Posted On:11/12/2005 5:18am
Is there a particular discipline(besides the obvious don't-shoot-yourself-in-the-foot rules)that apply to guns? Such as rolling to avoid incoming fire, crouching, aiming, etc? I'm not talking about Gun Kata or Gun Fu or Gun fucking whatever. I'm talking about how to really handle a gun, as in RACING a car rather than DRIVING a car.
All Out of Bubblegum
Posted On:11/12/2005 7:07am
You rest or support the gun if possible.
That is one thing they do not show in the movies.
There's no choice but to confront you, to engage you, to erase you. I've gone to great lengths to expand my threshold of pain. I will use my mistakes against you. There's no other choice.
Posted On:11/12/2005 8:05am
It gets tricky. There are principles of marksmanship that you should follow to get the best shot; when you're in the middle of a barney though, that usually goes to hell as you don't have enough time to aim, control your breathing, etc..
1. Choose your position (standing, crouching/sitting, lying prone)
2. Support the weapon. Firmly rest the stock against your shoulder, with one hand on the grip and the other resting about 2/3 of the way down the rifle - it's obvious where to put your hand. It's the big bit that looks suitable for gripping just before the muzzle.
2b: Different stances require different positioning. If lying, the side of you that holds the pistolgrip should be straight, so if you're right handed, your right leg would be straight, where your left leg would be bent and out to the side, with your left shin parallel to your right leg for stability when firing. This is, however, just one example; there are more.
3. Choose your target, and aim.
Now this is where it gets tricky:
4. Before you shoot, you want to get your breathing slow and even. So, take 3 deep breaths, and exhale slowly, or as many as you need until you feel calmer.
5. Take a deep breath and hold it. Correct aim. Fire. Exhale.
6. Repeat 5.
That's more or less it. Most of it is self control and breathing. Of course, when the **** hits the fan, that's why you have a selector for automatic fire.
As for avoiding gunfire, if someone opens up on you, run zig-zag to the nearest cover and do it ERATICALLY to stop them getting a bead on you. Then take cover, locate the target, and use the above steps or just return fire depending on the severity of the threat. Chances are though that if they see you first, you're usually dead.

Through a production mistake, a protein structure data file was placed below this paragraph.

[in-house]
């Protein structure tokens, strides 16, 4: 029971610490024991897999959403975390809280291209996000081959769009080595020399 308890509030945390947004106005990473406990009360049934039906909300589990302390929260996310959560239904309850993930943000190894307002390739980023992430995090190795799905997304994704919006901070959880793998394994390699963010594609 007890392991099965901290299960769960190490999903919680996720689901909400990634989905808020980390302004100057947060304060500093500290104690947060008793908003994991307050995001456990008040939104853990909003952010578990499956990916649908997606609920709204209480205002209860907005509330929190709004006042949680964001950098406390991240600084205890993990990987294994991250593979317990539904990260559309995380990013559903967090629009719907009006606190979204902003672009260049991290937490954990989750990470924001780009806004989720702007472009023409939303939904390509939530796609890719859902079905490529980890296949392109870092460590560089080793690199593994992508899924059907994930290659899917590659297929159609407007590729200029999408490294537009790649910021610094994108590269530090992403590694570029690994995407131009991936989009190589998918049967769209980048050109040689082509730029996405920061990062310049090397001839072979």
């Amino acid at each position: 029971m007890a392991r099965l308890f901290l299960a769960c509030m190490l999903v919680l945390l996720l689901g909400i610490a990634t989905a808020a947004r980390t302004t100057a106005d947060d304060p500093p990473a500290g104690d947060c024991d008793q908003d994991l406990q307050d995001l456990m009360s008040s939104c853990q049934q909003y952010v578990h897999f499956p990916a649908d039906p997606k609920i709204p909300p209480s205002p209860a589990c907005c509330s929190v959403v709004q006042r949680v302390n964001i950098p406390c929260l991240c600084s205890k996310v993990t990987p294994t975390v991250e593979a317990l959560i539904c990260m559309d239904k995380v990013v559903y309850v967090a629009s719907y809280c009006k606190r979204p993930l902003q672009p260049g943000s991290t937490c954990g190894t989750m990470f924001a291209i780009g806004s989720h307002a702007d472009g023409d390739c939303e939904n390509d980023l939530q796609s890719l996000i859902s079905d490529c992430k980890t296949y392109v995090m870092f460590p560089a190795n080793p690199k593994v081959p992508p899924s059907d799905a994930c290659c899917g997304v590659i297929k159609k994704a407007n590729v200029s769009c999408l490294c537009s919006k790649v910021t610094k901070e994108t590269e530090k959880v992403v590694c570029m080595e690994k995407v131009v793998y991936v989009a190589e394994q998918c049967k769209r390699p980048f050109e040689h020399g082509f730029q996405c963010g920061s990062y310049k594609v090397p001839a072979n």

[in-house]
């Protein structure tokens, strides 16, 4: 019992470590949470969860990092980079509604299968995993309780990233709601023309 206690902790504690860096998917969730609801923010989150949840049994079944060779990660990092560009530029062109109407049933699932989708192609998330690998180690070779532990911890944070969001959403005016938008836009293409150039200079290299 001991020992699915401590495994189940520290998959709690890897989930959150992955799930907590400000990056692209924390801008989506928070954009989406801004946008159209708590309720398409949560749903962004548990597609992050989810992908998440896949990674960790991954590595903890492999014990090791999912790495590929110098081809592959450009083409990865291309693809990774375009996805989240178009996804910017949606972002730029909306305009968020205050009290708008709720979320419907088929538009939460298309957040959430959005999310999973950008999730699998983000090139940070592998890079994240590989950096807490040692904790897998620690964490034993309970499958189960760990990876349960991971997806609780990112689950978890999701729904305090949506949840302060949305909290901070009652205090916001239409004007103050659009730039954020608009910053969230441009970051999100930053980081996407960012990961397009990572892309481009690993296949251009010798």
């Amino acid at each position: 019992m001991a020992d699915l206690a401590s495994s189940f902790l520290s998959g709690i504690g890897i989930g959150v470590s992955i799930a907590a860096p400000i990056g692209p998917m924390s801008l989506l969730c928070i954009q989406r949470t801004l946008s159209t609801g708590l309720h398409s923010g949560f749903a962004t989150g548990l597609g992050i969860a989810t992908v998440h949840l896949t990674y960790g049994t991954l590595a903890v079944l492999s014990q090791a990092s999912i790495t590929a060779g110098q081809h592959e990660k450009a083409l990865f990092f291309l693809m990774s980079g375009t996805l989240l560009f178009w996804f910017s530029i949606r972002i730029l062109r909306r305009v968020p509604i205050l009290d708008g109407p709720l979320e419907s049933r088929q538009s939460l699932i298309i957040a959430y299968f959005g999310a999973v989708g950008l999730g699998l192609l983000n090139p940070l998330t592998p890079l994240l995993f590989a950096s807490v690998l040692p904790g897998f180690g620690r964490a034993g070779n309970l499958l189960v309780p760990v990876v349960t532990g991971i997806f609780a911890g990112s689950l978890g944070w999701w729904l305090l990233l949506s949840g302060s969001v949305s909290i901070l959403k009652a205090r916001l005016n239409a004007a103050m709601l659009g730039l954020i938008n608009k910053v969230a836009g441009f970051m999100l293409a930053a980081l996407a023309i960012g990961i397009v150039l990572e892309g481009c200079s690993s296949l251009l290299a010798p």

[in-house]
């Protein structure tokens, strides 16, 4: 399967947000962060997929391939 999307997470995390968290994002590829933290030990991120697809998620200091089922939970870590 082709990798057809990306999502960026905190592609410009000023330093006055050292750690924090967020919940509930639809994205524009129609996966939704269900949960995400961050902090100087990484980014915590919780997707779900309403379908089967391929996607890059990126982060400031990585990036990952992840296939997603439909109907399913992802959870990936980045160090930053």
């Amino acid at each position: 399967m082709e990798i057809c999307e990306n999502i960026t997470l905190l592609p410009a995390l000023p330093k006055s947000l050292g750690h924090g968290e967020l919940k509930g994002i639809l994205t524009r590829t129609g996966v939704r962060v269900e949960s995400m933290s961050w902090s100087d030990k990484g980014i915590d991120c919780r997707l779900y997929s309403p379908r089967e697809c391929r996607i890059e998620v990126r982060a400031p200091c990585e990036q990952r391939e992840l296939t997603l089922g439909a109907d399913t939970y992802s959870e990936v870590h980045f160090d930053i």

Posted On:11/12/2005 10:02am
Style: Judo & Boxing
It's sort of like MA in the sense that there are certain fundamentals that will rarely change. Once those fundamentals are mastered, then you build upon them.
The fundamentals that never really change are:
1. Sight alignment
2. Sight picture
3. Breath control
4. Trigger control
Now, sometimes you will train quick draw point shooting and other things that basically have nothing to do with the above fundamentals, but that usually comes much later and is part of very specialized training.
Just like MA, there are drills you can do to work on each of those fundamentals. And just like MA, those fundamentals should become automatic. It takes lots and lots of practice. Once mastered, then you add other things that will often change according to the environment or scenario in which you find yourself. The most basic of these are:
3. Target acquisition
Then you'll add dynamic training. Basically shooting while moving.
As for all of this diving and hollywood crap, most of that is nonesense. We were taught that "slow is smooth and smooth is fast". That's the philosophy followed by all of the elite military, FBI and SWAT teams when it comes to dynamic entry, CQB, room clearing activity. I've done room clearing drills with SWAT teams and military spec. op teams, and it always feels like your moving much more slowly than you actually are. It's all about discipline and control.
Just like there is a huge difference between Hollywood MA and "real" MA, there is a huge difference between Hollywood shooting and "real" shooting.
Posted On:11/12/2005 10:15am
Yes, look for tactical gun courses, you can usually find them by looking at Mercenary outfits (exexcutive training) or finding an NRA safety course teacher and asking them about it.
Off the top of my head, there's Blackwater on the east coast, Personal Responsibility Inc in Nashville, and Gunsite in Arizona (Gunsite being the most widely known and probably the best).
It isn't quite what you're thinking of, the difference between what you described and what they teach is the difference between wushu and Muay Thai (not to insult you, just to quickly explain the difference without being long winded).
Posted On:11/12/2005 7:48pm
Style: Wing Chun Gung Fu
Some good self-defence clubs include firearms training
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